Nori Cuellar Mora

The next best thing to having Nick Martin at your side is to purchase this guidebook. It fosters what people appreciate most often-being good listeners and guiding the way to help others get to appropriate decisions. Diplomacy and support of feelings at its best!
member Texas Council Administrators of Special Education - Chuck Noe
Martin is very knowledgeable and is excellent at training people to be facilitators . . . I highly recommend the book for those who want to become facilitators or learn about facilitation.
former Director of Special Education, Fayette County (KY) Public Schools - Peggy Blanton
For anyone whose goal is to have the IEP process result in the optimal education programs for students with disabilities.
Children, Family & Advocacy Services, Alpha Resource Center of Santa Barbara, CA - Patty Moore
A practical tool, easy to read, and a must have for both school staff and parents . . . models valuable strategies for conflict prevention and resolution.
Coordinator of Mediation, Virginia Department of Education; Senior Advisor, CADRE, Trainer and Consultant - Art Stewart
A clearly written and practical guide to IEP facilitation . . . loaded with examples drawn from experience with special education negotiations.
Professor, Azusa Pacific University - Kate Scorgie
This informative guide, complete with practical simulations of how an effective facilitator can enhance communication and solution-building, has the potential to transform the IEP process.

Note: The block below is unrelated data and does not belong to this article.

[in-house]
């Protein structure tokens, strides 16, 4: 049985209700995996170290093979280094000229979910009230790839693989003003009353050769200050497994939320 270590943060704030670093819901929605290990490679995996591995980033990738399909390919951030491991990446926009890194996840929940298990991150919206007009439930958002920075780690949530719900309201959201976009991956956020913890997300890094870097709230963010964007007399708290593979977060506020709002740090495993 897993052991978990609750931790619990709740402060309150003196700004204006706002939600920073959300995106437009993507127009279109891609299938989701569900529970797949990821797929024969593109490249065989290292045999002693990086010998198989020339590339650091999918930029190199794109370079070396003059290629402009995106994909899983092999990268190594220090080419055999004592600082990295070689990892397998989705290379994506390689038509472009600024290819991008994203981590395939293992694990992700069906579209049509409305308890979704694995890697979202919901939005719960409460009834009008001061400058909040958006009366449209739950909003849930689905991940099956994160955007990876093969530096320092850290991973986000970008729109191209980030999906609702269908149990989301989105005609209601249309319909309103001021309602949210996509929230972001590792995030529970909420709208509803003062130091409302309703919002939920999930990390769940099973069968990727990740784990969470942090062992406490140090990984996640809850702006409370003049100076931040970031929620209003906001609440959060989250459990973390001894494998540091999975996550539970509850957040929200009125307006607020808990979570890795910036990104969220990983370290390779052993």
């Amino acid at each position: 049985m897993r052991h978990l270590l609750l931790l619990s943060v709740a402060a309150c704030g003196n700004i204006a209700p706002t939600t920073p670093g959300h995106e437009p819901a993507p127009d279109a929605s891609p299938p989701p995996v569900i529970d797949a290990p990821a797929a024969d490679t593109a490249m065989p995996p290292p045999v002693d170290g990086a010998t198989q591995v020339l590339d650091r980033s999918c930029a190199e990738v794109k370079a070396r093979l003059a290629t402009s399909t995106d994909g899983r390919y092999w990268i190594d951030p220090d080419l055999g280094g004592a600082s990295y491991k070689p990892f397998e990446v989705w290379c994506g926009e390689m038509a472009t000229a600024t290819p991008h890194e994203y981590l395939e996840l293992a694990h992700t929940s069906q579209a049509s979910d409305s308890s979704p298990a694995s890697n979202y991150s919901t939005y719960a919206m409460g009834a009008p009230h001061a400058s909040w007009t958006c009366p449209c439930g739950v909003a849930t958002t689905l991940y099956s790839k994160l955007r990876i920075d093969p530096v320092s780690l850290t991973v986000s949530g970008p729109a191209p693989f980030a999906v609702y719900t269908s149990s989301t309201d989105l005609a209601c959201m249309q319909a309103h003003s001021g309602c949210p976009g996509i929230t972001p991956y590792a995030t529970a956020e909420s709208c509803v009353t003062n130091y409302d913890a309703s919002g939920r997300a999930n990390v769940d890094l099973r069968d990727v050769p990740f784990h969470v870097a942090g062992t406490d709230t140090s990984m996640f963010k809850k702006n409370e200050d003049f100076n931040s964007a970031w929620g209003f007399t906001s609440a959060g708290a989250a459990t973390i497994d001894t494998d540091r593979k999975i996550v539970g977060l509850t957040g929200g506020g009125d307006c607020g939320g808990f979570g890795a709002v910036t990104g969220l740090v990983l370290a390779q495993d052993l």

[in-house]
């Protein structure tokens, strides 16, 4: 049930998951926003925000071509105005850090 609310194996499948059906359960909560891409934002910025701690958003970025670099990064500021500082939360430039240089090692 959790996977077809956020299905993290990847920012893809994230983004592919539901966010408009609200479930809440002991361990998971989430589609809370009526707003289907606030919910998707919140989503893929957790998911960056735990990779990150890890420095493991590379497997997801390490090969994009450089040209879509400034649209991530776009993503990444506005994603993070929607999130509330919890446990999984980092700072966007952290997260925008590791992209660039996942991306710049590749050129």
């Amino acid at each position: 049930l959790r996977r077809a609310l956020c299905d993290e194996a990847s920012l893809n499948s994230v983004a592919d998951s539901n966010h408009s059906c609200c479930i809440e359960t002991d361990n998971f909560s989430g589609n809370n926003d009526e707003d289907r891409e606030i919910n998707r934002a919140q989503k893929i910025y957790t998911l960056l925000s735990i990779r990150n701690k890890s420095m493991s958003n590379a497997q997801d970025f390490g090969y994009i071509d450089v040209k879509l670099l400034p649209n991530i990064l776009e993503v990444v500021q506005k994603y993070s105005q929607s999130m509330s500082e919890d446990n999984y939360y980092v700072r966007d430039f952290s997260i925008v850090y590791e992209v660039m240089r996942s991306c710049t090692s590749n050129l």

Coordinator, Conflict Resolution Program, University of Delaware - Kathy Wian
Martin&#39s simple and practical strategies provide the basis for facilitators to support recognition, empowerment and dialogue among team members to achieve meaningful collaboration.
Senior PartnerSound Options Group, LLC - Gregory Abell
Nicholas Martin has once again provided a valuable resource in support of effective collaboration in Special Education. If you are considering serving in the role of IEP Facilitator or implementing a Facilitation system, you MUST read this book.
Director, Pennsylvania Office for Dispute Resolution - Kerry Voss Smith
A practical, step by step guide for IEP Facilitators, Martin&#39s book is also an excellent resource for states interested in designing or refining an IEP Facilitation program.
Professor, Counselor Education, St. Bonaventure University - Barbara C. Trolley
The need for a practical guide for facilitators such as this cannot be underestimated. . . . This guide is positive, with an aim at better understanding by, and communication among, all parties.
Midwest Book Review- Taylor's Bookshelf
An invaluable and instructive resource for anyone having to be responsible for the conducting of an IEP meeting…Thoroughly user friendly.
Autism-Asperger's Digest